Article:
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Particulate matter and black carbon optical properties and emission factors from prescribed fires in the southeastern United States
Holder, A., G. Hagler, J. Aurell, M. Hays, AND B. Gullett. Particulate matter and black carbon optical properties and emission factors from prescribed fires in the southeastern United States. JOURNAL OF GEOPHYSICAL RESEARCH-ATMOSPHERES. American Geophysical Union, Washington, DC, 121(7):3465-3483, (2016).
Open burning of biomass accounts for 32% of the US PM2.5 emissions and are the largest source of black carbon in the US. Biomass burning can lead to degradations in air quality and may increase radiatiave forcing in the atmosphere. However, there are very few measurements of the aerosol optical properties from biomass burning in the field and there has been no assessment of the ability of lab burns to represent the field measurements. This study measured aerosol optical properties, black carbon, and PM emissions from prescribed fires in the southeastern United States and lab burns of the same fuels to determine the representativeness of aerosol optical properties derived from lab simulations.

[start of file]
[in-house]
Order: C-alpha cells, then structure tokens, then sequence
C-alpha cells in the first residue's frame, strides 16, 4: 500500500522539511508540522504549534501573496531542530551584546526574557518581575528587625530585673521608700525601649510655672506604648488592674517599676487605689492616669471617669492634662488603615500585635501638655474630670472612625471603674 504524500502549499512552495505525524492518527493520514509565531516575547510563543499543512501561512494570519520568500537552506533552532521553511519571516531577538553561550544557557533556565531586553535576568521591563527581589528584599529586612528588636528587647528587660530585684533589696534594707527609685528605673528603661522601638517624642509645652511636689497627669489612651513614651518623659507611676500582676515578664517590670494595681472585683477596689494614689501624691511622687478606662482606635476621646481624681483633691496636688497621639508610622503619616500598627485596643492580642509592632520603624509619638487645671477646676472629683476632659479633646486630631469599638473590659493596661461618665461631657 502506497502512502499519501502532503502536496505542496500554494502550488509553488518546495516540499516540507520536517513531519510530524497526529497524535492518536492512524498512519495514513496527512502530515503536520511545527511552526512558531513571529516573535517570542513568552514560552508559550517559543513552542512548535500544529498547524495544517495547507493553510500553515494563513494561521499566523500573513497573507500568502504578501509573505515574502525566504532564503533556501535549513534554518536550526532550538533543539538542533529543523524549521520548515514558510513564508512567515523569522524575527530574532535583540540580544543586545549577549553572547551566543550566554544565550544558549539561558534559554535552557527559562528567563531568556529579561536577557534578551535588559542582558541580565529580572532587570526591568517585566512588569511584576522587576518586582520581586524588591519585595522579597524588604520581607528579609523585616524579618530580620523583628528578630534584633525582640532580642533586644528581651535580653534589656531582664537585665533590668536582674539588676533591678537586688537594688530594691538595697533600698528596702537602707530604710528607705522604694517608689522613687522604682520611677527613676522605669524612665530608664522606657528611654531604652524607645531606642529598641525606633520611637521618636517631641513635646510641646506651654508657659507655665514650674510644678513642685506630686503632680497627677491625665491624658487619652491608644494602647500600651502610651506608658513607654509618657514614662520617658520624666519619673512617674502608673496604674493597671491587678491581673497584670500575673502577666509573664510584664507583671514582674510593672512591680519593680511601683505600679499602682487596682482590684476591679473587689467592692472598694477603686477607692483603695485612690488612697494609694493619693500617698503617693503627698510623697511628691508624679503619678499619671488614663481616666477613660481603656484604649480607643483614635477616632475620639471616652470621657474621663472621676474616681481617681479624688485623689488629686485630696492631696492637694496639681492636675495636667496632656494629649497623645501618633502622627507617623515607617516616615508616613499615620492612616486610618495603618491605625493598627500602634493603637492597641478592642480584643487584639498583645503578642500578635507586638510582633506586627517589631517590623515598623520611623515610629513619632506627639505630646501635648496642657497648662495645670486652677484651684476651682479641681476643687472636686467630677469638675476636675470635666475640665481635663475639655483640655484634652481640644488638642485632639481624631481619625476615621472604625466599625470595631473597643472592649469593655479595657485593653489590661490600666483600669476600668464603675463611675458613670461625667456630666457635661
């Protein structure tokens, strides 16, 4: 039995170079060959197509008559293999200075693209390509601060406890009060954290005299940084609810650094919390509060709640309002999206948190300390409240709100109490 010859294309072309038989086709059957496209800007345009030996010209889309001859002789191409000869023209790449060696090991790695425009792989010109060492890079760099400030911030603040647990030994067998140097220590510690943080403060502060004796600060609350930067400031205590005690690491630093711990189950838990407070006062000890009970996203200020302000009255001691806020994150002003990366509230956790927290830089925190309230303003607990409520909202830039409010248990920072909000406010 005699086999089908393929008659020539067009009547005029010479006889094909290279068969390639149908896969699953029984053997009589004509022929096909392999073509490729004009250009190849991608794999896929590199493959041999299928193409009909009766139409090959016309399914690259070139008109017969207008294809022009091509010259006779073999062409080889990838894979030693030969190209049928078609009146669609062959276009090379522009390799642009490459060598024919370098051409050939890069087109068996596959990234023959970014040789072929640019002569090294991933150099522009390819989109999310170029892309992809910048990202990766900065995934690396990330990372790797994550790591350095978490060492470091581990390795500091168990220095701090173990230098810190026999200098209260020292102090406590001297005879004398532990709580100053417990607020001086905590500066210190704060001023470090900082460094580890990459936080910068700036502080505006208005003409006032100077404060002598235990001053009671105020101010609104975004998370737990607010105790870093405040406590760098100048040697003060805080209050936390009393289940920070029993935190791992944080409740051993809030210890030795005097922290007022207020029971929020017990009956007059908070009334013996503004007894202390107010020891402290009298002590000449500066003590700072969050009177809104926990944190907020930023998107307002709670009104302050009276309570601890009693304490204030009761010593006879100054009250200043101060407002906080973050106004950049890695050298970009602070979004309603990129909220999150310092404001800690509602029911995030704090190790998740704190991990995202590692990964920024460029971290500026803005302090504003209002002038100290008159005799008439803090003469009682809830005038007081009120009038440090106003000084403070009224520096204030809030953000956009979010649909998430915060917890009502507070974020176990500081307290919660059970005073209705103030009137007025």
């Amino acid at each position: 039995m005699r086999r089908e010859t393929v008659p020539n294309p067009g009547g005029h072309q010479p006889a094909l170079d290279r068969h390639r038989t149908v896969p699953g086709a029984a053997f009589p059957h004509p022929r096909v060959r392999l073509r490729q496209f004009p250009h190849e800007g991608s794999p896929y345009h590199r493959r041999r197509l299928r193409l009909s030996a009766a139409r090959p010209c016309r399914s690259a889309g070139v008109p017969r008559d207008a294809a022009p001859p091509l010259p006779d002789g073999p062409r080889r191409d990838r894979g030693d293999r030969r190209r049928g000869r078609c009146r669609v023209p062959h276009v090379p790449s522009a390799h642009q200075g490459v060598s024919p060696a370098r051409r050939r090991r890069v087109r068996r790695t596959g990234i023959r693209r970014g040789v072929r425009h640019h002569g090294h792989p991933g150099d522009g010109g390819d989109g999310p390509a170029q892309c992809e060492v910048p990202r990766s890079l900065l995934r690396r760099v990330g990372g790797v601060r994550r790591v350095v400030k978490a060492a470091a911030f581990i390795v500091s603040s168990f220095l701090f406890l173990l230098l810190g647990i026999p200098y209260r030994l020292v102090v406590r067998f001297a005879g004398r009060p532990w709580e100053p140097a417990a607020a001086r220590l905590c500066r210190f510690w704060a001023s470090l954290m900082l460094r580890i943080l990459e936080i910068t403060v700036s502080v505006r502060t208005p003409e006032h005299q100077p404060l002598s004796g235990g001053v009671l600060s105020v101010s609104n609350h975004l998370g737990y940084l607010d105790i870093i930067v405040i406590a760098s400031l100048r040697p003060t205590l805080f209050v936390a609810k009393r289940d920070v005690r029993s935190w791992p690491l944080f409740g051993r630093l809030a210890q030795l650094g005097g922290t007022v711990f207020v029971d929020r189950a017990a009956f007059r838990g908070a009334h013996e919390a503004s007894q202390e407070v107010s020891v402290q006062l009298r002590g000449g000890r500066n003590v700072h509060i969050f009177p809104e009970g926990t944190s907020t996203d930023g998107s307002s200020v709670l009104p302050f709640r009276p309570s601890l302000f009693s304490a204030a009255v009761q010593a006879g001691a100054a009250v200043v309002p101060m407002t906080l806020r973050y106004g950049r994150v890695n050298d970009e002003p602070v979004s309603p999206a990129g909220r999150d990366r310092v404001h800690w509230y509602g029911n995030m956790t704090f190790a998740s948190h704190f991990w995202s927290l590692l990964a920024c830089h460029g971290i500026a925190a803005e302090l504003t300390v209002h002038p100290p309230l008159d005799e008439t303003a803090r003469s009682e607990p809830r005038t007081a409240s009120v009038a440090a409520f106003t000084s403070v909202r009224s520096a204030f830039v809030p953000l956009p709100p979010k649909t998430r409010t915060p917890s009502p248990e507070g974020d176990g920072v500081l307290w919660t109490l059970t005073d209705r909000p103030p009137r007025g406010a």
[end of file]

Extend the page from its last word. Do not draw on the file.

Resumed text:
The aerosol emissions from prescribed fires in the Southeastern United States were measured and compared to emissions from laboratory burns with fuels collected from the site. Fine particulate matter (PM2.5), black carbon, and aerosol light scattering and absorption were characterized for each burn. Black carbon emission factors measured at ground level and aloft were similar and comparable to those measured from laboratory burns. However, PM emission factors were almost an order of magnitude lower measured by aircraft compared to those measured on the ground. The large difference in PM emission factors is suspected to be due measurement differences and to the partitioning of organic compounds to the gas phase as the plume dilutes. The higher intensity prescribed fires had PM emission factors greater than the other prescribed fires and were comparable with values reported for smoldering emissions in the literature. The absorption angstrom exponents (αa) for the high intensity fires were larger than the other prescribed fires, implying larger brown carbon emissions from higher intensity fires. There was no consistent comparison for αa and the single scattering albedo (ω) between the lab and field measurements for two different measurement campaigns.
Record Details:Record Type: DOCUMENT (JOURNAL/PEER REVIEWED JOURNAL)
Organization:U.S. ENVIRONMENTAL PROTECTION AGENCY
OFFICE OF RESEARCH AND DEVELOPMENT
NATIONAL RISK MANAGEMENT RESEARCH LABORATORY
AIR POLLUTION PREVENTION AND CONTROL DIVISION
AIR POLLUTION TECHNOLOGY BRANCH